If you keep on playing Civilization past the ‘win state’, you’ll eventually hit the Future Technologies. These are unnamed, but they confer health and happiness bonuses on your population. In other words, you realise that utopia doesn’t exist as a destination in Civilization – there’s only the unending road towards making life better for future generations.
You may not agree with Sid Meier’s philosophy, but it’s one that I admire, and ultimately, it’s what keeps me playing Civilization.
After Shigeru Miyamoto – the creator of Mario, Donkey Kong, and Zelda – Sid Meier was only the second person to be inducted into the Academy of Interactive Arts and Sciences Hall of Fame. A quick look at Sid’s credits reveals why, with its dozens of award-winning games, ranging from flight simulators, spy games, golfing games, and of course, strategy games, spanning a 25 year long career.
Looking back on the list, I’m surprised that Civilization actually came after several high-profile successes; I didn’t play any of the combat sims like F-15 Strike Eagle or Silent Service, but I did play Covert Action (1990) and Railroad Tycoon (also 1990 – how does he find the time?!). I found Railroad Tycoon a little difficult to play and preferred Transport Tycoon, but Covert Action was a genuine classic.
In Covert Action, you become Max Remington, a CIA agent out to defeat criminals and terrorists – to do so, you crack codes, hack circuitboards, tail cars, and break into enemy offices. Each activity is represented by a distinct minigame, most of which are actually quite entertaining. Like most Sid Meier games, Covert Action didn’t have a written story, as such – missions were procedurally generated and kept you guessing about what was happening next. Together with its pseudo-real time nature (if you didn’t solve a crime quickly enough, they got away), it offered a completely original type of gameplay.
I played Covert Action again recently, and found it rather harder than I’d remembered – breaking into offices was really challenging – although the circuitboard hacking and code-cracking minigames stood the test of time. It’s a shame that Sid felt disappointed with the final product:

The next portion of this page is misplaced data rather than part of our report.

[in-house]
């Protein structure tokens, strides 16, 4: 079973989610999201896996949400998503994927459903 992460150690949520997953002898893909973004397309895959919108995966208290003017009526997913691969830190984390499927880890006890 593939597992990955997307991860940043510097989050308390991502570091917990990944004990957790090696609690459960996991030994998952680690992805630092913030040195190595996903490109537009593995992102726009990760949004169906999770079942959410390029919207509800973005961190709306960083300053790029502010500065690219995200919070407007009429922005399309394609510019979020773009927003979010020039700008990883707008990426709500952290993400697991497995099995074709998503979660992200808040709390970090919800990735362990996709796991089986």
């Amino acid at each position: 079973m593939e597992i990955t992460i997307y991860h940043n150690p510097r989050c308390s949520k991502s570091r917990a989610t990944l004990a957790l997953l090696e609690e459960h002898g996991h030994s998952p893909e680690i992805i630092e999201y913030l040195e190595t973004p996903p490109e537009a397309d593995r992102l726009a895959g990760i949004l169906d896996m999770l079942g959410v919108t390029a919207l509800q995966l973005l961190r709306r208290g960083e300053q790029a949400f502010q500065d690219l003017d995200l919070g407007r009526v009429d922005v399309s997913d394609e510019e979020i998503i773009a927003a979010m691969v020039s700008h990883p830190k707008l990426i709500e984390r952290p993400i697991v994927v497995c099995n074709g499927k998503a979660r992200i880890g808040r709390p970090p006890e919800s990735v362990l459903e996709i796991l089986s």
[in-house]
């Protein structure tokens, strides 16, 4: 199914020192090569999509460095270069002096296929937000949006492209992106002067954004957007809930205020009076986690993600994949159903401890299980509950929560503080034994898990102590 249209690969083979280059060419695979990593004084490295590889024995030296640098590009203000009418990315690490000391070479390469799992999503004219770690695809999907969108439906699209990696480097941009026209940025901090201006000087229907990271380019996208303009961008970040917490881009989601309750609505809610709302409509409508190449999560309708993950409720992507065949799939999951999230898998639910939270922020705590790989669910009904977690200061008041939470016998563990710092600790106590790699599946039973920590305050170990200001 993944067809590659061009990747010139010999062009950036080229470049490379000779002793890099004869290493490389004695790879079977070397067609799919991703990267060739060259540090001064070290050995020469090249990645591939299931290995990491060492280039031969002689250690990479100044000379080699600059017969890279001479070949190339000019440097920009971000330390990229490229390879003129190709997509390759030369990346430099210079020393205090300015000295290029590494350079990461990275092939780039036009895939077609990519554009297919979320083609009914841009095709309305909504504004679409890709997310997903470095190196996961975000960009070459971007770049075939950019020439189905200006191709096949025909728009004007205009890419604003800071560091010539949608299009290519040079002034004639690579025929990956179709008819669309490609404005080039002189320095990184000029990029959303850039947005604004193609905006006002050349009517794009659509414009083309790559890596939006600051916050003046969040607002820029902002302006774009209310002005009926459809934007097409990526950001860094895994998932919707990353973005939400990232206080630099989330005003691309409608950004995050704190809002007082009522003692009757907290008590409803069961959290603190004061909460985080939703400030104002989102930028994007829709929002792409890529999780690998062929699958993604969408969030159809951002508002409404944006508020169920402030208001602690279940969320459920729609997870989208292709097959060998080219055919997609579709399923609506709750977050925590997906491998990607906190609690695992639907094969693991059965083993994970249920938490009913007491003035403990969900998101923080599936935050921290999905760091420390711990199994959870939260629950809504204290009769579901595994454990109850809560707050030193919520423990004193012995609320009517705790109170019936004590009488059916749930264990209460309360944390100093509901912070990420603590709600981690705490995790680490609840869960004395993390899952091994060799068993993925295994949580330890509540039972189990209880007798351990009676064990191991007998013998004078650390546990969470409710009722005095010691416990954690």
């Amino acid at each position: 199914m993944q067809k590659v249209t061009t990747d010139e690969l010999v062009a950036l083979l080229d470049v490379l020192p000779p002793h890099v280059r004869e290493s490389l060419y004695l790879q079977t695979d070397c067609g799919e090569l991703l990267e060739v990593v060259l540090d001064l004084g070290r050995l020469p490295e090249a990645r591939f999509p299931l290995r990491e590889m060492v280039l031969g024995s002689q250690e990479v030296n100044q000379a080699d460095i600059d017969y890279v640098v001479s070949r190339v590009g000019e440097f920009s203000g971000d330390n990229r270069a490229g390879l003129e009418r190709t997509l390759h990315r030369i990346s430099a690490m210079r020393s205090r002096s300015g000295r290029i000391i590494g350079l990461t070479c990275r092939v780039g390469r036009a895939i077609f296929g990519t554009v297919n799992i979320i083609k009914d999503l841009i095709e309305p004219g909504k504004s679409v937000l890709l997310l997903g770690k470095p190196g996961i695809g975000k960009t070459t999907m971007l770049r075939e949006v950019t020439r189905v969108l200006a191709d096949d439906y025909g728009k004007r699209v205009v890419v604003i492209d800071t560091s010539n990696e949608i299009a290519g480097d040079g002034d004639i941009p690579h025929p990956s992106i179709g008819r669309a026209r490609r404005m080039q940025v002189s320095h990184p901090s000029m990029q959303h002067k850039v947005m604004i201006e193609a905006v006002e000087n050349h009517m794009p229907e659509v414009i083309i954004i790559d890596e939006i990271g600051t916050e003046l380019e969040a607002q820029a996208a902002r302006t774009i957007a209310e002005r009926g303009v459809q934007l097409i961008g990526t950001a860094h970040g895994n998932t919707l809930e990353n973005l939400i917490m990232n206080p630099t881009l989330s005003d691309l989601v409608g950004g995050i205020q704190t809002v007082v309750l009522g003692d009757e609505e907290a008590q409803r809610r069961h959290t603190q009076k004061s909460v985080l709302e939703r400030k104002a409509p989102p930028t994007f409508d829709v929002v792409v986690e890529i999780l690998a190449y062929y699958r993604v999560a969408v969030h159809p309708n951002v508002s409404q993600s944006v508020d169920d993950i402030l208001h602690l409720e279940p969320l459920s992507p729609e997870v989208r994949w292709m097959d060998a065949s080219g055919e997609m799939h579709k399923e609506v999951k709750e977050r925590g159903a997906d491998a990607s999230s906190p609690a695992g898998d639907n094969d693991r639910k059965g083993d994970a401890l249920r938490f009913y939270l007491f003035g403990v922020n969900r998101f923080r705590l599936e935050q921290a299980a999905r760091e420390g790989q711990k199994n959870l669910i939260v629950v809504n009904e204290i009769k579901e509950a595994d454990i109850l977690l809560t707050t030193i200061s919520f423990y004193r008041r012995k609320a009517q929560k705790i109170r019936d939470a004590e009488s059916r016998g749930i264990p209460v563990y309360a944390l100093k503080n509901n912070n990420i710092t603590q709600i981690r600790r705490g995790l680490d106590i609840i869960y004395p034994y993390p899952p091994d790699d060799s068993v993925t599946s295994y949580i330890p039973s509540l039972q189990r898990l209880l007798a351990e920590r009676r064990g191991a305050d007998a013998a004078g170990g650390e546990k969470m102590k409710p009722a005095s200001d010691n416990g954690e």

The mistake I think I made in Covert Action is actually having two games in there kind of competing with each other. There was kind of an action game where you break into a building and do all sorts of picking up clues and things like that, and then there was the story which involved a plot where you had to figure out who the mastermind was and the different roles and what cities they were in, and it was a kind of an involved mystery-type plot.
I think, individually, those each could have been good games. Together, they fought with each other. You would have this mystery that you were trying to solve, then you would be facing this action sequence, and you’d do this cool action thing, and you’d get on the building, and you’d say, “What was the mystery I was trying to solve?” Covert Action integrated a story and action poorly, because the action was actually too intense. In Pirates!, you would do a sword fight or a ship battle, and a minute or two later, you were kind of back on your way. In Covert Action, you’d spend ten minutes or so of real time in a mission, and by the time you got out of [the mission], you had no idea of what was going on in the world.